Defining (and using!) design principles
I recently came across this Medium article about design principles by Jason Marder. In the article, Jason outlines how he and his design teammates created design principles at Gusto and used them to help envision future opportunities for the product. Having had success with using design principles to aid decision making within my scrum team, I figured I’d take cues from Jason’s article and write about how I have been using design principles within my scrum team at Truist.

Disclaimer: To comply with my NDA, I have fictionalized certain project details, like the type of product I use these principles for and the specific features that are supported by each principle. 
Why use design principles?
As the first full-stack product team dedicated to our line of business, we have very often been in the position of defining standards and setting the course of work for both internal tools and client-facing products. Over time, more product teams were added and our scope of work became more focused. As a result, our approach to decision-making, at first exclusively prioritizing work based on time and ease of development, has also become more focused, as we now also make decisions based on user need and value. Victory for UX!

One of the tools that we have used to ensure that we are user-focused in our decision-making is a set of design principles. Not only are they helpful to me as the Design Lead, but they also serve as a condensed, easily-shareable representation of synthesized research that can be shared within and across teams. They have also helped us think aspirationally by giving us another perspective to consider when we start falling back into old habits of exclusively focusing on speed and making things easy for the developers.

In this write-up, I will briefly walk through how we apply design principles to the design of a product that my team supports. For illustrative purposes and to comply with my NDA, let’s say that this fictional product is Loop, a reporting tool for our Enterprise Customer Support team.
Starting with what we've already learned
Like most UX teams, our research and data comes from an interesting mix of usability studies, stakeholder interviews, HCI best practices, tribal knowledge, and everything in between. However, it all works together to form a big picture of our users and what they need and value. I pulled out the biggest and most consistent insights from this research and translated those into statements that I thought represented the core needs of our users.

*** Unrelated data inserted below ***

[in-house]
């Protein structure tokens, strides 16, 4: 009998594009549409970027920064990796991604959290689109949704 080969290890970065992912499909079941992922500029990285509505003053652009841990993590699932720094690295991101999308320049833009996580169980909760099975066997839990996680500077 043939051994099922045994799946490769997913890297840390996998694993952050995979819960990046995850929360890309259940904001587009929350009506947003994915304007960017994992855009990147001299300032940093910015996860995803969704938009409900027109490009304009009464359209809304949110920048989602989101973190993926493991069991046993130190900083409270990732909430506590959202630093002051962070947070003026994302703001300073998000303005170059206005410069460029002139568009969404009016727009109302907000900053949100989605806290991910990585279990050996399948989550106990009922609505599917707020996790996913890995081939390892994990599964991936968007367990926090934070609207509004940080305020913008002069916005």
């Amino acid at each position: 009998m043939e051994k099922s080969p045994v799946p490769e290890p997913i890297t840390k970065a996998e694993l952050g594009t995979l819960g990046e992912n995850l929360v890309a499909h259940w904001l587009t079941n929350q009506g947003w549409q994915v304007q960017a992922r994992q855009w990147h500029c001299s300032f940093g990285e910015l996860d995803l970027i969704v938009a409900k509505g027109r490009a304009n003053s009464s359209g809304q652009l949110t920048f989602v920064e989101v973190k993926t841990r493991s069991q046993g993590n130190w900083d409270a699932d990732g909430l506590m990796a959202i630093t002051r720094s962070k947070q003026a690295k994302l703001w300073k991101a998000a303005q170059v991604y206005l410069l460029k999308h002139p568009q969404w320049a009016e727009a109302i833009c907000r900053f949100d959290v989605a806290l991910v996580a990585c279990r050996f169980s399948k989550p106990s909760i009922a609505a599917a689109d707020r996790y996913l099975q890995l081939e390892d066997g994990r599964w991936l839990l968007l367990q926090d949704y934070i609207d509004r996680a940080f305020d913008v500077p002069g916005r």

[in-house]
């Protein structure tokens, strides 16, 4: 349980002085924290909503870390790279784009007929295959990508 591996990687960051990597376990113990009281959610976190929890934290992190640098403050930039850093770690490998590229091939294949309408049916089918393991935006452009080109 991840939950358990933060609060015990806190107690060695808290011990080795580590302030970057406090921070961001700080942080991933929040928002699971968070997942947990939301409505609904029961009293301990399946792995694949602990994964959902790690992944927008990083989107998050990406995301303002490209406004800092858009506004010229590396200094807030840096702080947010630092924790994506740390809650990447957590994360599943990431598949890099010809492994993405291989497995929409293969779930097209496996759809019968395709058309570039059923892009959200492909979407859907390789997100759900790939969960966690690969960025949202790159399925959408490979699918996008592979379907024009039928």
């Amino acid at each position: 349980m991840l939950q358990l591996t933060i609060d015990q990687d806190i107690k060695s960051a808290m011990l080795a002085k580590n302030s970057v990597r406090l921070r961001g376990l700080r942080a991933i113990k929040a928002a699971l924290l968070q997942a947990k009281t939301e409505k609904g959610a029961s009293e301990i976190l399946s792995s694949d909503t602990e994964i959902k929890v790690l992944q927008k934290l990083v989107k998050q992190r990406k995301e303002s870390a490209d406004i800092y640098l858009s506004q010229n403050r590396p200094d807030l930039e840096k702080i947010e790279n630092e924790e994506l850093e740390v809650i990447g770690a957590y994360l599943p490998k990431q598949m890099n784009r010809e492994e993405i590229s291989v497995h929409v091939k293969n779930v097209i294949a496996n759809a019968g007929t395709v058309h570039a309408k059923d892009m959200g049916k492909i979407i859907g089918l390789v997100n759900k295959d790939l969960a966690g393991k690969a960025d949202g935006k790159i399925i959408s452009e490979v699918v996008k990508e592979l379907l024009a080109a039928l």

Getting feedback and refining as needed
After writing out initial statements, I met with our researcher to get her input and to ensure that I was translating the research accurately and effectively. After getting the thumbs up from her, I met with my PM, PO, and UI designer to get their feedback as well.

Because principles can change over time, I update them as we continue to learn more about internal users and as the product evolves, and share them with the team for feedback.
Applying the principles
Creating design principles is one thing, but actually using them to drive and support design decisions is another! For illustrative purposes, I spent 45 minutes pulling examples of how we’re leveraging the principles today (and brainstormed a few new opportunities!). Here are some of those examples:
Principle: Accept the ecosystem
If we aim to fit into Enterprise Customer Support teammates’ overall processes by being flexible and adaptable, how might we make Loop even more flexible and adaptable? 

By considering how we can be more helpful and smooth out the seams within in each user’s daily workflow.

What if Loop users could enable relevant push notifications so they could focus on other work but only be subtly interrupted if needed?

Principle: Be credible
If we aim to build trust and confidence through clarity and consistency, how might we establish the trustworthiness of the information we present?

By ensuring that users can understand and utilize the information in front of them.

Providing users with smart tooltips that not only explain unfamiliar content but also indicate where else that same content can be found in the app would allow users to determine how else the content might be of interest to them.

Principle: Mind the (knowledge) gap
If we aim to support both the expert user and the novice user by providing clear paths of least resistance, how might we allow users to accomplish the same tasks in alternate ways that suit their working style?

By identifying the most frequent tasks where efficiency can be improved, and structuring functionality in a more open-ended way.

What if building and sharing reports was a more accommodating and flexible experience, where users could customize reports as needed and then schedule recurring reports to be shared automatically?

Principle: Temper newness with familiarity
If we aim to make new features and tasks more palatable by being familiar, yet modern, how might we use design to meet or improve user expectations?

By anticipating when user expectations may not be clear and taking the opportunity to clearly, but artfully, fill in the blanks.

What if we used product update emails to not only tell internal users about new features but also to show them how a feature might be helpful to them, so they can try it out on the spot?

What's next?
We have had great success with using our principles to shape and refine solutions, but my next step is to work with my Product partners to take a more user-centric approach as a part of our overall product strategy. I intend to use our design principles to reframe the more feature-specific items on our roadmap to be more thematic and less prescriptive, and to help give direction on what the team should tackle next. 
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